November 10, 2006
By JEFFREY B. COHEN, Courant Staff Writer
Four firms potentially interested in being a part of the Hartford Civic Center's future took a spin of the place Thursday, walking the decades-old arena from its mechanical rooms to its high-end suites.
Their tour was part of the state's process to answer a simple question: If you had the keys to the center, what would you do with it?
The questions about the Civic Center and the prospect of returning major league hockey to Hartford resurfaced in late 2005, when developer Lawrence R. Gottesdiener announced he wanted to build a new arena and bring an NHL franchise to the city.
He recently lost a bid to buy the Pittsburgh Penguins, but his interest - combined with the state's losing investment at the center - has fueled a debate over the facility's future.
The four groups that toured the facility Thursday included some familiar names. They include Madison Square Garden, which operates the facility; and Gottesdiener's Northland Investment Corp. There were also two big arena names in the mix - Global Spectrum and SMG, both of Philadelphia.
A Global Spectrum official said he is working in partnership with former Whalers owner Howard Baldwin.
The tour took place a few weeks before a Dec. 1 deadline for proposals to be submitted to the Connecticut Development Authority, which is leasing the facility from the city until 2013. The authority says it will likely lose $4 million a year on its operation of the facility and wants to find a better way.
A consultant paid for by the authority told it this summer that the center is a well-operated but aging facility that could never handle a major league sports franchise. A new arena could cost between $300 million and $400 million. The agency is now asking private firms both what to do with the Civic Center and whether it thinks a new arena is possible.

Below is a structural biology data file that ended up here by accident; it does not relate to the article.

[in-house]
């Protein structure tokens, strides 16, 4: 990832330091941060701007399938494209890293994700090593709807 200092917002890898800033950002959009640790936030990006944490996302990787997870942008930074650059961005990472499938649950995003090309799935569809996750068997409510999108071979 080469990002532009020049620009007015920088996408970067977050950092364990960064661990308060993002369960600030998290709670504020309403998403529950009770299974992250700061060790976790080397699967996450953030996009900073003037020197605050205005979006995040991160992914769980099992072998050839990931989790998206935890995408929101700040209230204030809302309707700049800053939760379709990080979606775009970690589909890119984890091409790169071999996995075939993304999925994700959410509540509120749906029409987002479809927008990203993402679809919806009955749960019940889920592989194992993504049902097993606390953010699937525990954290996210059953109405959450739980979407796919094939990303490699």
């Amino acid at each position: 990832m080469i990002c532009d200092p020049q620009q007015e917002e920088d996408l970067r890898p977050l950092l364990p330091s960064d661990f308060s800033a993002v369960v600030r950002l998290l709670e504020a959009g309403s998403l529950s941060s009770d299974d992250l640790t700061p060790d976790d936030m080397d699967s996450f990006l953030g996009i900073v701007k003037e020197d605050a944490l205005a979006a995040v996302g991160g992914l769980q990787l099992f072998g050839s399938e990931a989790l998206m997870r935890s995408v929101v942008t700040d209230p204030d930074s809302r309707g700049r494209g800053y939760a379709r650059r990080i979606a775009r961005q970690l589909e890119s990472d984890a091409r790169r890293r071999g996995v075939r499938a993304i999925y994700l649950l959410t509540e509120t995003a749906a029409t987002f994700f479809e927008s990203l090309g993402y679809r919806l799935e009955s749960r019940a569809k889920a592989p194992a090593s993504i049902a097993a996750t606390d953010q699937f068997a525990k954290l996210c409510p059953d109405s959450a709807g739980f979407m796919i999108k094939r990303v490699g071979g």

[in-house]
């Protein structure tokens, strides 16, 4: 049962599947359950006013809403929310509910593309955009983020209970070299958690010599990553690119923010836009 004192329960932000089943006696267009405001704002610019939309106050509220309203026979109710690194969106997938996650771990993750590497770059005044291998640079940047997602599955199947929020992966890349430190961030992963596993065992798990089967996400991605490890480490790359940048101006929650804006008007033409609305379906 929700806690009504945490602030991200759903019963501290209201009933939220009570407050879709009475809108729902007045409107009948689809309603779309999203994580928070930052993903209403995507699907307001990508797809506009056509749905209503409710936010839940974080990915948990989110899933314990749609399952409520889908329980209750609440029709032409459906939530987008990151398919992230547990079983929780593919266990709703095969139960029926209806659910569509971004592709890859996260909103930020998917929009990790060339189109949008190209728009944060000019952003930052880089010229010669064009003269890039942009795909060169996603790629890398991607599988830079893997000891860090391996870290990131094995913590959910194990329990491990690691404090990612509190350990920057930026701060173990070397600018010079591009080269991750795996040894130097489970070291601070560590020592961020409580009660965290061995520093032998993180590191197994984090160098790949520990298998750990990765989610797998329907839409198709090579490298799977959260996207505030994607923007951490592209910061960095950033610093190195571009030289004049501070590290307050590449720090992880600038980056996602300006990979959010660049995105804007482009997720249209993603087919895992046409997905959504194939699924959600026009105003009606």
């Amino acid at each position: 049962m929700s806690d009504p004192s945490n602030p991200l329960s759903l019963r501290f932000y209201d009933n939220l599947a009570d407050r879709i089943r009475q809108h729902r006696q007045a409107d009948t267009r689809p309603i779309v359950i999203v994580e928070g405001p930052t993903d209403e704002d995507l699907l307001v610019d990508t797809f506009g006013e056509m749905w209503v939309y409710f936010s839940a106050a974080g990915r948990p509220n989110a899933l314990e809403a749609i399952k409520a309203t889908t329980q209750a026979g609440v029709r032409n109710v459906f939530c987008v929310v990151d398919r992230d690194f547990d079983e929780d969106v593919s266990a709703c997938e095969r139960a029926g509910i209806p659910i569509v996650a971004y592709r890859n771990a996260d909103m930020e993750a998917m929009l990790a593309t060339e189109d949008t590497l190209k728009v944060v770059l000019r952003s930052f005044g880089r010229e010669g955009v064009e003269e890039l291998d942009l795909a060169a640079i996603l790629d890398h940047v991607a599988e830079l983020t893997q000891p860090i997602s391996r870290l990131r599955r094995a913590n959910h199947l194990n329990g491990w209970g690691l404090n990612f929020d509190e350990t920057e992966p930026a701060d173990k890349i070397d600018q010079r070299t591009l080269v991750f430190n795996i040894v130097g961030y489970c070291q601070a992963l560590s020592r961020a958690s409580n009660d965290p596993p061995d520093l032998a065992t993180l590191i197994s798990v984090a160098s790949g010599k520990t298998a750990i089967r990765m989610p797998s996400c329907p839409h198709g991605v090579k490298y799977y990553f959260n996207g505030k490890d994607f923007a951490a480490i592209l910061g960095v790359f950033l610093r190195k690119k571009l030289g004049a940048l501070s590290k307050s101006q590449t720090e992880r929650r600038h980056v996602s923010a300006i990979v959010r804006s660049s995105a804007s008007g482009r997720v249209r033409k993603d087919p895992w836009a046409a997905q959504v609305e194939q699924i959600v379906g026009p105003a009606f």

At the same time the state is considering its options for the Civic Center, the city is pursuing an angle of its own - it wants a major league arena in the city somewhere, and it wants consultants to help it along. That process is ongoing.
As the pack of 12 walked the arena's back halls, past its boilers and ice chillers, its freezers and dry storage, the interested parties spoke of their interest.
Martin Brooks, whose company MSG runs the facility now, said "we look forward to submitting a response to the RFP [request for proposal] based on our nine years of history operating the building and our firsthand knowledge of the marketplace."
Frank E. Russo Jr., of Global Spectrum, once ran the building years ago and now is interested in running it again, he said. He said he is working in partnership with Howard Baldwin, the former Whalers owner who has said he wants to build up the city's Wolf Pack franchise before pursuing a national hockey team.
"While you can talk about bringing in a lot of new events, the first thing you need to focus on, I think, is this - you have 40 nights of hockey guaranteed. Get a plan that goes from 3,800 [people a game] to 10,000," he said.
Brian Kabatznick of SMG said it's up to the city, state and corporate communities to figure out whether they want to invest in a large-scale renovation or in a complete demolition and rebuild.
And Peter Standish, of Northland, said his company - which owns the neighboring Hartford 21 apartment tower - wants a part of the building's future.
"What happens here, we've got a vested interest in," Standish said. "We're intertwined with this facility."
Reprinted with permission of the Hartford Courant.
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